Innovation can help ease climate change

BREAKTHROUGH: Seismic 3D imaging is a classic example of an innovation that has helped the oil and gas industry to move forward
Classic example of imaging in the offshore industry ... seismic modelling
Dick Winchester
Opinion by Dick Winchester

I think it’s not unreasonable to say that for oil and gas the two innovations that have had the most impact are horizontal drilling and 3D seismic.

Nothing else I can think of has made such a huge difference to the industry, although I’d perhaps argue that vessel dynamic positioning has been a major enabler of a whole range of offshore operations once thought impossible.

In the same vein the development of photo voltaic (solar) and wind turbines have led to the huge growth in the generation of renewable electricity.

These technologies are now “mainstream” and the rapid increase in their use has led to a sharp decrease in the cost of the electricity they produce.

However, the R&D that led to all these technologies being introduced was done very much on an “ad-hoc” basis whereas current thinking about the innovation process recommends it should have an overall purpose.

Professor Mariana Mazzucato, director of the Institute for Innovation and Public Purpose at University College London, talks about “Mission Orientated Innovation”.

It’s a good way of describing how to get more bang for your research buck but it’s also a way of focusing on what she refers to as “problem-specific societal challenges” which need different sectors and science/engineering branches to interact to solve.

In a way this reminds me of the large scale “managed programmes” of R&D I used to run in the 1990s which involved different research groups, a range of companies and funding sources. We’d pick a broad topic that needed dealing with and invite proposals that could contribute to solving the issues.

It worked because the Managed Programme topic provided a focus.

Clearly, today’s “mission” should be how to deal with climate change. Recent high temperatures in this country and others have raised fears among climate scientists and others including economists that this may not just become the norm but that we may now be heading towards a tipping point in terms of runaway climate change.

Nothing else currently comes close to being the biggest threat to mankind. Most governments – with the exception of the US – understand this. Sadly, US President Donald Trump doesn’t appear to believe in climate change and, having withdrawn the US from the Paris climate change agreement, is now attempting to roll back US laws on vehicle emissions standards.

That said, a large amount of innovation in energy technologies is still being carried out in the US and is supported by the US Government and its financial sector.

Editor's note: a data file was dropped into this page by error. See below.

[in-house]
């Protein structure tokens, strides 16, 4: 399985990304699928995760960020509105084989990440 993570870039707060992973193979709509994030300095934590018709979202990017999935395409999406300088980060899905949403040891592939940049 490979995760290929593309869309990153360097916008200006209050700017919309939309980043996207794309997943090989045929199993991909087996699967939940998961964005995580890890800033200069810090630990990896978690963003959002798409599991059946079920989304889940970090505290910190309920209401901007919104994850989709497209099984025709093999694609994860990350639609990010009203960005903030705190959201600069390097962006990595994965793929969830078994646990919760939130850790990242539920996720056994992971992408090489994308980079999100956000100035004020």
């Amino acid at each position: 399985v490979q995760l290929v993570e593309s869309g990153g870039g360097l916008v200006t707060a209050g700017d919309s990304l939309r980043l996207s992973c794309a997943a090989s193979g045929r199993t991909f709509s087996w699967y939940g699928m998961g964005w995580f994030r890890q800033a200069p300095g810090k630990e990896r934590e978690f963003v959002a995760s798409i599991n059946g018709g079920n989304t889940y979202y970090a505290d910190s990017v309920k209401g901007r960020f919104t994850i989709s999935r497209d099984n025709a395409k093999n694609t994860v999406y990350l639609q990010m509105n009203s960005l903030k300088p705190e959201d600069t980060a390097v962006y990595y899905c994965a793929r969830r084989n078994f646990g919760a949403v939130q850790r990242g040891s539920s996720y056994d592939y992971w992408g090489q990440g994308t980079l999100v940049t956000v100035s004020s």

They are spectacularly active in areas such as fuel cells and hydrogen production and their materials science work in relation to that is making a lot of progress.

I’ve said before that the lack of work in this area and other renewables R&D in Scotland is something we should really be worried about especially because we are still pouring a lot of money – in UK terms – into oil and gas R&D.

The mission for Scotland should be to reduce the burning of hydrocarbons to zero by 2030. To achieve that requires a major change in emphasis.

At the moment we see oil and gas as the most important industry we have. It probably is, economically, and that needn’t change provided that we change what we use it for. In short, it now has to become a provider of feedstock for the petrochemical industry, not energy.

The funding oil and gas gets to support innovation has to be switched to zero carbon technologies. Just like Norway we have to create the means to move to that world of zero hydrocarbon burning.

The technologies we have to create and integrate are numerous but will lead to new businesses and new export opportunities.

We can’t do everything so we need to be very selective because, as Prof Mazzucato also points out, for mission orientated innovation to be successful it must attract
co-investment to enable the sharing of risks and reward.

We have the bones of a vision of what the energy sector should look like and the skills to build it but what concerns me is whether we actually have the courage and determination to carry it through especially as it will involve ruffling a lot of feathers.

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